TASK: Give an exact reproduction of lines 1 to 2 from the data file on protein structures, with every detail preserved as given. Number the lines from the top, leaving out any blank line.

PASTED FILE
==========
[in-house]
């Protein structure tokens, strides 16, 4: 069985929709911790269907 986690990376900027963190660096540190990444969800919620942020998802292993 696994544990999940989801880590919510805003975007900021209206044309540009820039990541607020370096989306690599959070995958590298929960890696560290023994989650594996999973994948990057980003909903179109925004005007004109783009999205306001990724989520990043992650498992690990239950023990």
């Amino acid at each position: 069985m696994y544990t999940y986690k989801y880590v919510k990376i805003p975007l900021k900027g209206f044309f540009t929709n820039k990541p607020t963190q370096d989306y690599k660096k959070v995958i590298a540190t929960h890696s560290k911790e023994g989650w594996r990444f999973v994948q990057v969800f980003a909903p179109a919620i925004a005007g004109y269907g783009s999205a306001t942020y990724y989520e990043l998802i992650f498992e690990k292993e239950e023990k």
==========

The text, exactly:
[in-house]
């Protein structure tokens, strides 16, 4: 069985929709911790269907 986690990376900027963190660096540190990444969800919620942020998802292993 696994544990999940989801880590919510805003975007900021209206044309540009820039990541607020370096989306690599959070995958590298929960890696560290023994989650594996999973994948990057980003909903179109925004005007004109783009999205306001990724989520990043992650498992690990239950023990």